Yet some lawmakers contended that the wording of the bill was too narrow to address a wide-ranging landscape of landlord-tenant concerns that arise after hurricanes.

Committee member Rep. Wilford Carter of Lake Charles said many of his constituents were not able to return to their homes for at least two months after the city was battered by back-to-back hurricanes in 2020.

“This is nice, but this is not much,” he said of HB-160.

HB-160 advanced through its state House committee and was passed by a unanimous vote by the full House on April 6. It’s now awaiting a Senate committee hearing.

Toups, from Houma, is now building a house for his family in Denham Springs and regaining a sense of normalcy. He hopes that no one has to go through the experience that he did.

“Something has to change,” Toups told House committee members in March. “I just believe landlords should be held accountable for their actions.”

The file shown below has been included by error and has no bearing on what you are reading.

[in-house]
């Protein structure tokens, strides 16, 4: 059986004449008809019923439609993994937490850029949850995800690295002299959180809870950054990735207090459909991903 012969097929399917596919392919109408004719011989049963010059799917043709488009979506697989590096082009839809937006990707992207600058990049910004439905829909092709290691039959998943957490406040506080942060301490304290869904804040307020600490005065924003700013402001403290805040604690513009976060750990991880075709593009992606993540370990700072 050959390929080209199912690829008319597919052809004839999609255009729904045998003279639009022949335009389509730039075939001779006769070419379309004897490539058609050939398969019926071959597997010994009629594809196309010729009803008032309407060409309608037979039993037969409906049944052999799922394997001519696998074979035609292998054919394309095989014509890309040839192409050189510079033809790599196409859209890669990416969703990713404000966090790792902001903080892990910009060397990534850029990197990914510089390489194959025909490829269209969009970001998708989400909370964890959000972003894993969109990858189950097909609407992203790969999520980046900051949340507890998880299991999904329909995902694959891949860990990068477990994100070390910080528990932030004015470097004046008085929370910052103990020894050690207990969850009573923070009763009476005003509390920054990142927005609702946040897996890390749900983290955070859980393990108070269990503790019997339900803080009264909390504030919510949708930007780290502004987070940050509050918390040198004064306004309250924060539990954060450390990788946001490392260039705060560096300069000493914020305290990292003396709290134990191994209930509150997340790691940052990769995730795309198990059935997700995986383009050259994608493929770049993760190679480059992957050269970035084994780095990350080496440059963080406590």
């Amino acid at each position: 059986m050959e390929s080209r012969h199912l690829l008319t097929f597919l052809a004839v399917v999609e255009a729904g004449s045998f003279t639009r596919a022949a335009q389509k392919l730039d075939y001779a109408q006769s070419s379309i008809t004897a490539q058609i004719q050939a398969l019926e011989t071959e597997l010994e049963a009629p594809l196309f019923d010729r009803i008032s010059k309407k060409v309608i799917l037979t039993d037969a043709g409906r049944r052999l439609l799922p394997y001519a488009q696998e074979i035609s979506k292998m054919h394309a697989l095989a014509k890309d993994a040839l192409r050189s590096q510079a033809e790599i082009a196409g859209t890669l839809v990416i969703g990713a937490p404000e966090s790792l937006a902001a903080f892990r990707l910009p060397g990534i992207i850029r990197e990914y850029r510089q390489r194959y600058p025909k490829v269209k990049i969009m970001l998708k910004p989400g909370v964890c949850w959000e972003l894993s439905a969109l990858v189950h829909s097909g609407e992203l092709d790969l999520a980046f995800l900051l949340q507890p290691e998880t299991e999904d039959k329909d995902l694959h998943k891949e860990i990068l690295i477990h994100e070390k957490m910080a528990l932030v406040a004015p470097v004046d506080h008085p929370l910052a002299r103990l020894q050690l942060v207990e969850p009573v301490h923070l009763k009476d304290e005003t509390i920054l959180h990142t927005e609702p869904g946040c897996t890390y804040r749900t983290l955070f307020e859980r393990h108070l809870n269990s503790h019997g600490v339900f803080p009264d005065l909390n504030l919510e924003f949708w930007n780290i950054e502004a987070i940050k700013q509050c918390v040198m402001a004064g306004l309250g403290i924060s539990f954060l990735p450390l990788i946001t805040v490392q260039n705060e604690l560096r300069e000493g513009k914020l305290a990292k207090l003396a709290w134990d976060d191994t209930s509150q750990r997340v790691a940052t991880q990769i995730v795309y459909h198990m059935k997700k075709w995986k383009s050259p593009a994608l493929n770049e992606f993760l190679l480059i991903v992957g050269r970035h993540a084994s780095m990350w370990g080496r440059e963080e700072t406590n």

Disclaimer: New Orleans Public Radio reporter Carly Berlin previously worked for the Louisiana Fair Housing Action Center as an Investigations Fellow through the Avodah Jewish Service Corps program, during the 2018-2019 term.

Carly Berlin is the New Orleans Reporter for WWNO and WRKF. She focuses on housing, transportation, and city government. Previously, she was the Gulf Coast Correspondent for Southerly, where her work focused on disaster recovery across south Louisiana during two record-breaking hurricane seasons. Much of that reporting centered on the aftermath of Hurricanes Laura and Delta in Lake Charles, and was supported by a grant from the Pulitzer Center.
Kezia Setyawan is a coastal reporter for WWNO and WRKF and is based out of Houma.

👋 Looks like you could use more news. Sign up for our newsletters.

* indicates required
New Orleans Public Radio News
New Orleans Public Radio Info